BEST BEFORE DATES ARE A GOOD THING RIGHT?
They tell you when food is no longer good in an instant. I go to a shop, pick up a perishable item, look on the label and instantly know if it is good or not. That’s got to be good?
Recently I’ve become aware of best before dates and that they are driving the wrong behaviour in consumers, shops, and sadly producers.
WHAT DATE TO PICK?
This is all starts when I brewed my first beer. What “best before” date should I set? Food labelling requires you to have a date for beer, and shops expect to manage stock to this date (reducing stock as it gets near or even past this date).
Initially I had absolutely no frame of reference. Best practise varied massively, and if I had problems I didn’t want too much stock hanging around. So I put a mega-conservative date of six month from the date of bottling.
FAST FORWARD SIX MONTHS
The six months past and I’ve not had a single beer problem. I’ve realised I’ve been extremely conservative and now started to get customer (business) feedback. Beer was being reduced and on promotion simply to shift it. One customer was actually throwing this stuff away!
SAFER THAN WATER
Beer is naturally acidic and many nasty pathogens can’t live in it (E. coli, Salmonella etc.). Beer is boiled pre-fermentation to kill of most living organisms, and if bad bacteria were living in the beer it would turn it to vinegar making the beer taste sour.
A few weeks ago I purchased a beer that was two years beyond its best before date. It tasted amazing and I wasn’t put off by the 2016 best before date!
Devitera beer is bottled conditioned which means that live yeast is in the bottle to give natural CO2. It isn’t filtered or pasteurised, to give it longer life, it is alive. My beers actually taste better today than it did yesterday because it is maturing (I’m exaggerating but you get the point).
WHO ARE BEST BEFORE DATES GOOD FOR?
So I stop and think seriously about best before dates. Who are they good for? They drive a behaviour in consumers that a product one second past the best before is bad. That it isn’t any good. If you buy something near the best before it may not last long. You may even buy it cheaper.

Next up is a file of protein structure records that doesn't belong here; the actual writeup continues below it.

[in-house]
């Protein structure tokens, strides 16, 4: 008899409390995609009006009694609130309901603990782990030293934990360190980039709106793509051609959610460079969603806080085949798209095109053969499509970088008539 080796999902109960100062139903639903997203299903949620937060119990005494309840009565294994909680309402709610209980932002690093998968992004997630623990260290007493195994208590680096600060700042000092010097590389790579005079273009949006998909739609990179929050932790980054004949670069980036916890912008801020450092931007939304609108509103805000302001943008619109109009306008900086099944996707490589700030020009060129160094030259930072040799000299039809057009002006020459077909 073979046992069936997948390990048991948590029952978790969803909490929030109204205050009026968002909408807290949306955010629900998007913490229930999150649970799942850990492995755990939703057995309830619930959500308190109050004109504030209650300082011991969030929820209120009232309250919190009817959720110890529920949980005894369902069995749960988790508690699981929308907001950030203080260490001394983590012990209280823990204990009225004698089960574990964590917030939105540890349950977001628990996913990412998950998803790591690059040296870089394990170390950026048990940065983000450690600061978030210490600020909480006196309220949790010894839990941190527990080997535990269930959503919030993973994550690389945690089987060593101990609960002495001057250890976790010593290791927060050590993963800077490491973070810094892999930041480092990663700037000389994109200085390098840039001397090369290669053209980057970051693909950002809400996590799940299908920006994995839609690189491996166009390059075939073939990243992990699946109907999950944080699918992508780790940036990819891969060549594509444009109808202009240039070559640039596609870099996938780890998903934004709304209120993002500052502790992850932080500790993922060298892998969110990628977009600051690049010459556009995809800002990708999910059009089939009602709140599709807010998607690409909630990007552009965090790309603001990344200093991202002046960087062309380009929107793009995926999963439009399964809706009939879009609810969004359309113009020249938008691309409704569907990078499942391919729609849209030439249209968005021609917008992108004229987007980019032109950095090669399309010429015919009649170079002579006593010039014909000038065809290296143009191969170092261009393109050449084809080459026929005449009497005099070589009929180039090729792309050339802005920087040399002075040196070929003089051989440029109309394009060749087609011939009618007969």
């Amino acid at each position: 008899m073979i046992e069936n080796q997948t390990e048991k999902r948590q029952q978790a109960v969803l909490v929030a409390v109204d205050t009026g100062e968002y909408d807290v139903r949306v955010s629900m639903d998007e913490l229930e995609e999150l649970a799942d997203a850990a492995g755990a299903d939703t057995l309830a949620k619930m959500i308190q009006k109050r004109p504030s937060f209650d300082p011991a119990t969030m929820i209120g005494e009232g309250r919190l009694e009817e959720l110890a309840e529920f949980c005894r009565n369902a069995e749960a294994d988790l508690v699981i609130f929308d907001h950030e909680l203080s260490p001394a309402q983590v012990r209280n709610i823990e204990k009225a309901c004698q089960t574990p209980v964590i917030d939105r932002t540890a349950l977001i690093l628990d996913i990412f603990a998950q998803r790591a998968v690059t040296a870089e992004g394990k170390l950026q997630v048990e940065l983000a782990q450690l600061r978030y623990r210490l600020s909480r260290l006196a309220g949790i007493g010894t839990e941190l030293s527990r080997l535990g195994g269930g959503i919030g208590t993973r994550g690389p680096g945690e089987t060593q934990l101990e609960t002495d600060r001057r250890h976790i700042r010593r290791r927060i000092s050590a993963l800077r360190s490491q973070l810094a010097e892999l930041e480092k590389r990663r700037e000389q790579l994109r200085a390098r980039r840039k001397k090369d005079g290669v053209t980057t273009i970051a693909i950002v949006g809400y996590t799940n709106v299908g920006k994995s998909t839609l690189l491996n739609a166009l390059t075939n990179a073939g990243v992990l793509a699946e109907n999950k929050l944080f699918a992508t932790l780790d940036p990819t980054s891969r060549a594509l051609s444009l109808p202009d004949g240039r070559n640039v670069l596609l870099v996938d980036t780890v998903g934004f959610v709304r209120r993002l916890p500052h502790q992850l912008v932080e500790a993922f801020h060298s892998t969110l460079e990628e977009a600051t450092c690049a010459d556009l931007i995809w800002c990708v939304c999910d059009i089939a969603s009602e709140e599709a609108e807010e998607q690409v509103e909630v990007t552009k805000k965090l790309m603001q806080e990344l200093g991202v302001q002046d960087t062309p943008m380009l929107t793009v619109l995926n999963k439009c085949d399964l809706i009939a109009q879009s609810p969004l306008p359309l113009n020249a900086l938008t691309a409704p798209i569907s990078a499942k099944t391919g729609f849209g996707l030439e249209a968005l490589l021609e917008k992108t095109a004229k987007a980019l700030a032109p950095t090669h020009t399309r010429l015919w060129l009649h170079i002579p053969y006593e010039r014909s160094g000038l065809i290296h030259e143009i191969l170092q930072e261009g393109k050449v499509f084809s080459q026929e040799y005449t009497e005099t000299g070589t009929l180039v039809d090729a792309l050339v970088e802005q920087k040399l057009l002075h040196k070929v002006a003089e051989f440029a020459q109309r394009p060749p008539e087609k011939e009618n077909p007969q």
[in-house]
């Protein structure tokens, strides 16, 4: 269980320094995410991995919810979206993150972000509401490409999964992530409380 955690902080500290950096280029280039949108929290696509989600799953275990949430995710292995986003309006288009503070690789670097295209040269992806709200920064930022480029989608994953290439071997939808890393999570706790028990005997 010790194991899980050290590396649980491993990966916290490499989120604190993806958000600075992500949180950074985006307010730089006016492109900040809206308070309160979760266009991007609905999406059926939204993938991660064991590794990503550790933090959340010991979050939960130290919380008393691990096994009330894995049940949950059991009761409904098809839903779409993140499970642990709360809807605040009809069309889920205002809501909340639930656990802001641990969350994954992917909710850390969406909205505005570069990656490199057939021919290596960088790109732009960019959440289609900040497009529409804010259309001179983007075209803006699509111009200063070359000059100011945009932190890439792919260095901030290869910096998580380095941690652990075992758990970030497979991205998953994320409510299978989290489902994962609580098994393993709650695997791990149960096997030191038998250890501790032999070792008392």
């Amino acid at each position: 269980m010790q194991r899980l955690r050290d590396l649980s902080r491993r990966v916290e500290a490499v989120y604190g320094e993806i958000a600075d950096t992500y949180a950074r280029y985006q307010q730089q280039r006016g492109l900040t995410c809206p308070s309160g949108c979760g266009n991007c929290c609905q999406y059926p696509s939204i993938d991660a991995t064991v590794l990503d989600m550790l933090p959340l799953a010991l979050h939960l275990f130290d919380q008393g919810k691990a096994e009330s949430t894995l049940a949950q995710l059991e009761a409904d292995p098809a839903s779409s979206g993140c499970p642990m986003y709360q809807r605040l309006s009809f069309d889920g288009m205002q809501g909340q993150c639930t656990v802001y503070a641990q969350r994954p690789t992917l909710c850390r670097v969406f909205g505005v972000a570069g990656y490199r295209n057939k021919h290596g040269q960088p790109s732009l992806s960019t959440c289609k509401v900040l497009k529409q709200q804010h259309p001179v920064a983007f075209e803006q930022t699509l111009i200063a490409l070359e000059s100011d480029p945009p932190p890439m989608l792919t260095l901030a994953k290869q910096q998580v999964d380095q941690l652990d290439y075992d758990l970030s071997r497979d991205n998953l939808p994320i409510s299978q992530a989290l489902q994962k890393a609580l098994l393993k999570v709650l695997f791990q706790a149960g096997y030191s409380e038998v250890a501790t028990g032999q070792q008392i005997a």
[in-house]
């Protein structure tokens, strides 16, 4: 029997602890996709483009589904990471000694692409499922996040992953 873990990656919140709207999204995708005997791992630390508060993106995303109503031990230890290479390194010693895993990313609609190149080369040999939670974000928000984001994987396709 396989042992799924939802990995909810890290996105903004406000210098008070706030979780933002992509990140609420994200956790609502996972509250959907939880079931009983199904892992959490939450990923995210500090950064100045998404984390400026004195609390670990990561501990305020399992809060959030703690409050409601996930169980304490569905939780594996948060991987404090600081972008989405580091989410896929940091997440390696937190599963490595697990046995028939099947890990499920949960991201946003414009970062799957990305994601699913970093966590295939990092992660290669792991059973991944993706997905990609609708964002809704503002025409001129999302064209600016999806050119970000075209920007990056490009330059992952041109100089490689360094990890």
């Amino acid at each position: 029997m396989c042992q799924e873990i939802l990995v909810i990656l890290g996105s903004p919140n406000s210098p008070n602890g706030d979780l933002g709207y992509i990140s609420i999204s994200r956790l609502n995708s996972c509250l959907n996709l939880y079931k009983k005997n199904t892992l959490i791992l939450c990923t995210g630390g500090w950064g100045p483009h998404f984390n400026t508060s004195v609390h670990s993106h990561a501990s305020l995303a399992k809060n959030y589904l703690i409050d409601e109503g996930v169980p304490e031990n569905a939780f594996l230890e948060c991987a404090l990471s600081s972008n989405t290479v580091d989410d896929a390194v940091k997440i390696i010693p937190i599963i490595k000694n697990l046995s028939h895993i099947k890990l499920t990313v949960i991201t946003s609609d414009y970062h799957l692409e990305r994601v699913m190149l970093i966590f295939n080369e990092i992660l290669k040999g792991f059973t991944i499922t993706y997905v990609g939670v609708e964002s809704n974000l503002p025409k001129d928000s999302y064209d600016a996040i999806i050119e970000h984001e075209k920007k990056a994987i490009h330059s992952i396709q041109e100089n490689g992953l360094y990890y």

Shops discount the product, still making a profit, to move it along to those oh so risky people who would actually dare buy something that is now “bad”. We expect fresh and the shops give the perception of just that; “Look all our best before dates are still good”.
Big shops with high footfall don’t have to worry too much. Produce turns over regularly, and if some lines don’t they can afford to reduce it. They also have the footfall to move it too! If it doesn’t move they can waste it and right it off against their profits (I remember working in a shop and at the end of the day tipping gallons of perfectly good milk down the drain).
For small shops the story is different. They may not have the footfall. Their reputation may be based on higher quality and therefore may not want the perception of “outdated” stock. They may not have the space to display it separately. They may not have the financial means to shoulder high-volumes of wastage.
For producers the story is also mixed. Large producers except that this is part of doing business so manage production to reduce the risk, have processes to deal with returns. They may even “reprocess” returns to resale.
For smaller producers this is much harder to deal with. You may not have the processes to reduce the likelihood or deal with large volumes of returns. You almost certainly don’t have the ability to “reprocess”. The bottom line is….well just that. It hits your bottom line!
SO IS BEST BEFORE DATES A GOOD THING?
I started by asking is best before dates a good thing? As I write this I think in today’s society there is nowhere to hide. The consumer will not tolerate bad produce and will call out offenders quickly (just look at twitter).
We are almost certainly wasting perfectly good produce. We are also probably paying big shops for the “right” best before. I think it’s time to change our attitudes to “best before” dates. Look beyond the packaging and smell our produce. If it looks and smells ok use our instincts.
If it’s a beer open it and try it. Remember people have been doing that for 1000’s of years!